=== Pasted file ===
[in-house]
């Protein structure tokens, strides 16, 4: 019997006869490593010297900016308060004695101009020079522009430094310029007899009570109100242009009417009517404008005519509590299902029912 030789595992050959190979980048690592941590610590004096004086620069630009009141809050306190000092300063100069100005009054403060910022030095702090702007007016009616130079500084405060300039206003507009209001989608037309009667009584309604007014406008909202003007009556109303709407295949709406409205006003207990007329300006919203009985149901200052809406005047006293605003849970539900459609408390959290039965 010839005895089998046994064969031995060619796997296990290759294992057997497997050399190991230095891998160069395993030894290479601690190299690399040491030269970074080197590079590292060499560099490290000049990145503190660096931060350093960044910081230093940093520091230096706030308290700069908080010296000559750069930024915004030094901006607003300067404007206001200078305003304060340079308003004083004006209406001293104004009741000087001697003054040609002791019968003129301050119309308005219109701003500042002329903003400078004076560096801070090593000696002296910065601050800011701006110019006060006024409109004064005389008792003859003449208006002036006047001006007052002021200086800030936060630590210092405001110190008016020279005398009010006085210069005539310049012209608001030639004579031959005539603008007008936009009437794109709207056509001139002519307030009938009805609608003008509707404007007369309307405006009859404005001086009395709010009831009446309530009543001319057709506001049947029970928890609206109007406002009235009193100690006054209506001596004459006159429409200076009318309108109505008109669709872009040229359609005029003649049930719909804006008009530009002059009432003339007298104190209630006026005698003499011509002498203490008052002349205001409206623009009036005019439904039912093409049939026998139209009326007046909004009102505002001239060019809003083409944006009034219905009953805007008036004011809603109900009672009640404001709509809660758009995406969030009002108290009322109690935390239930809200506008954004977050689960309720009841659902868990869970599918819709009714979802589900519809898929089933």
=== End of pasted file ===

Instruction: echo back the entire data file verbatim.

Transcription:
[in-house]
């Protein structure tokens, strides 16, 4: 019997006869490593010297900016308060004695101009020079522009430094310029007899009570109100242009009417009517404008005519509590299902029912 030789595992050959190979980048690592941590610590004096004086620069630009009141809050306190000092300063100069100005009054403060910022030095702090702007007016009616130079500084405060300039206003507009209001989608037309009667009584309604007014406008909202003007009556109303709407295949709406409205006003207990007329300006919203009985149901200052809406005047006293605003849970539900459609408390959290039965 010839005895089998046994064969031995060619796997296990290759294992057997497997050399190991230095891998160069395993030894290479601690190299690399040491030269970074080197590079590292060499560099490290000049990145503190660096931060350093960044910081230093940093520091230096706030308290700069908080010296000559750069930024915004030094901006607003300067404007206001200078305003304060340079308003004083004006209406001293104004009741000087001697003054040609002791019968003129301050119309308005219109701003500042002329903003400078004076560096801070090593000696002296910065601050800011701006110019006060006024409109004064005389008792003859003449208006002036006047001006007052002021200086800030936060630590210092405001110190008016020279005398009010006085210069005539310049012209608001030639004579031959005539603008007008936009009437794109709207056509001139002519307030009938009805609608003008509707404007007369309307405006009859404005001086009395709010009831009446309530009543001319057709506001049947029970928890609206109007406002009235009193100690006054209506001596004459006159429409200076009318309108109505008109669709872009040229359609005029003649049930719909804006008009530009002059009432003339007298104190209630006026005698003499011509002498203490008052002349205001409206623009009036005019439904039912093409049939026998139209009326007046909004009102505002001239060019809003083409944006009034219905009953805007008036004011809603109900009672009640404001709509809660758009995406969030009002108290009322109690935390239930809200506008954004977050689960309720009841659902868990869970599918819709009714979802589900519809898929089933």